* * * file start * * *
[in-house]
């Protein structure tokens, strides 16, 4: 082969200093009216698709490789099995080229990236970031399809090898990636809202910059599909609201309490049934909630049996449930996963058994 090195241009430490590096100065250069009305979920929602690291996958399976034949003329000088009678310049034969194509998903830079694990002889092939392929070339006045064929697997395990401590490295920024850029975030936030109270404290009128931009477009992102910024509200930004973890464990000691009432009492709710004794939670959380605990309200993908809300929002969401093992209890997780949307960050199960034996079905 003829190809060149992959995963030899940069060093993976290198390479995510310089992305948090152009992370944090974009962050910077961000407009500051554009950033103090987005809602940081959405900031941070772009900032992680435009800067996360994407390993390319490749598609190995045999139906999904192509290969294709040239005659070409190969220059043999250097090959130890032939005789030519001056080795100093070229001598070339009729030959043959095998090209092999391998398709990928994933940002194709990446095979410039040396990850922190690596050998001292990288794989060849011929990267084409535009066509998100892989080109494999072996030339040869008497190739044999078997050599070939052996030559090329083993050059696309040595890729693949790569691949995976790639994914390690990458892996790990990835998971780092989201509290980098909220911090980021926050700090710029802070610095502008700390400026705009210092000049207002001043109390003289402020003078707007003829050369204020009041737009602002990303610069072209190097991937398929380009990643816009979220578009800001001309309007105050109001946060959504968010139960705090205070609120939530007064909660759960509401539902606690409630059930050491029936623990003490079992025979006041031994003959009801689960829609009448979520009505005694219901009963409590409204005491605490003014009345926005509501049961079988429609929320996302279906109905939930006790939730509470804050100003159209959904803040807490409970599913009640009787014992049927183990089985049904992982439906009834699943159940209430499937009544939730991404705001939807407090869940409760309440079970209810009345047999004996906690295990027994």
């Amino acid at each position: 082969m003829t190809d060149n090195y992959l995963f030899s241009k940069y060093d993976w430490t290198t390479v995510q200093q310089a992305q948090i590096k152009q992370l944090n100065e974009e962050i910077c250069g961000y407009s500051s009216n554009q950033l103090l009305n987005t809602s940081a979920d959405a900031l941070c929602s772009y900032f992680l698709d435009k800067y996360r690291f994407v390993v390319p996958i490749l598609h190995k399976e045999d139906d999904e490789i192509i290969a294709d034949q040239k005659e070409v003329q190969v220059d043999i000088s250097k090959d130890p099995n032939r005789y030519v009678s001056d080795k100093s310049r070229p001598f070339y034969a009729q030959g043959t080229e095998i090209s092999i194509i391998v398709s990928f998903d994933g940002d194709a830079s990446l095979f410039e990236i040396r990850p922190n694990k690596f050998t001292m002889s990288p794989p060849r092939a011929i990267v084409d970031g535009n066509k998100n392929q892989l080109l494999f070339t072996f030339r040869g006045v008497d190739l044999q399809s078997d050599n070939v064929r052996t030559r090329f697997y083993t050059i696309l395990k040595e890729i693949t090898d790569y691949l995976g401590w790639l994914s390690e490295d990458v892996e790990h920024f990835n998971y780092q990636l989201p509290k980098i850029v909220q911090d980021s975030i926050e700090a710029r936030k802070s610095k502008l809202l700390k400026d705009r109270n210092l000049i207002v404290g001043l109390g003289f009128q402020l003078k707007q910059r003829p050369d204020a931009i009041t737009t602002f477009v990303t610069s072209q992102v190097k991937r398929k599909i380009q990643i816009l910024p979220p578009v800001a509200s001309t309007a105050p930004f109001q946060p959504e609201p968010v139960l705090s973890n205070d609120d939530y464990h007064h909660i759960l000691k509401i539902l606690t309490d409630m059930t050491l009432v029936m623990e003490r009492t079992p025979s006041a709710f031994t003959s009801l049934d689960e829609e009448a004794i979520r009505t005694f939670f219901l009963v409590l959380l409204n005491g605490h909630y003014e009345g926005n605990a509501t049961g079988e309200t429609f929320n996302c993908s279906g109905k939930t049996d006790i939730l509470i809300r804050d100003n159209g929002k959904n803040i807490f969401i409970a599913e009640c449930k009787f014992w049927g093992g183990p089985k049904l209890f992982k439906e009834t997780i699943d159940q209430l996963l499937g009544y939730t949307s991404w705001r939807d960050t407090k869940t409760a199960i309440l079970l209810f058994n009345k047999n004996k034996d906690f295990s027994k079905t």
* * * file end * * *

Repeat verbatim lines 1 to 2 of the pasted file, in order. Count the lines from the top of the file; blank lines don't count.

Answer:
[in-house]
């Protein structure tokens, strides 16, 4: 082969200093009216698709490789099995080229990236970031399809090898990636809202910059599909609201309490049934909630049996449930996963058994 090195241009430490590096100065250069009305979920929602690291996958399976034949003329000088009678310049034969194509998903830079694990002889092939392929070339006045064929697997395990401590490295920024850029975030936030109270404290009128931009477009992102910024509200930004973890464990000691009432009492709710004794939670959380605990309200993908809300929002969401093992209890997780949307960050199960034996079905 003829190809060149992959995963030899940069060093993976290198390479995510310089992305948090152009992370944090974009962050910077961000407009500051554009950033103090987005809602940081959405900031941070772009900032992680435009800067996360994407390993390319490749598609190995045999139906999904192509290969294709040239005659070409190969220059043999250097090959130890032939005789030519001056080795100093070229001598070339009729030959043959095998090209092999391998398709990928994933940002194709990446095979410039040396990850922190690596050998001292990288794989060849011929990267084409535009066509998100892989080109494999072996030339040869008497190739044999078997050599070939052996030559090329083993050059696309040595890729693949790569691949995976790639994914390690990458892996790990990835998971780092989201509290980098909220911090980021926050700090710029802070610095502008700390400026705009210092000049207002001043109390003289402020003078707007003829050369204020009041737009602002990303610069072209190097991937398929380009990643816009979220578009800001001309309007105050109001946060959504968010139960705090205070609120939530007064909660759960509401539902606690409630059930050491029936623990003490079992025979006041031994003959009801689960829609009448979520009505005694219901009963409590409204005491605490003014009345926005509501049961079988429609929320996302279906109905939930006790939730509470804050100003159209959904803040807490409970599913009640009787014992049927183990089985049904992982439906009834699943159940209430499937009544939730991404705001939807407090869940409760309440079970209810009345047999004996906690295990027994």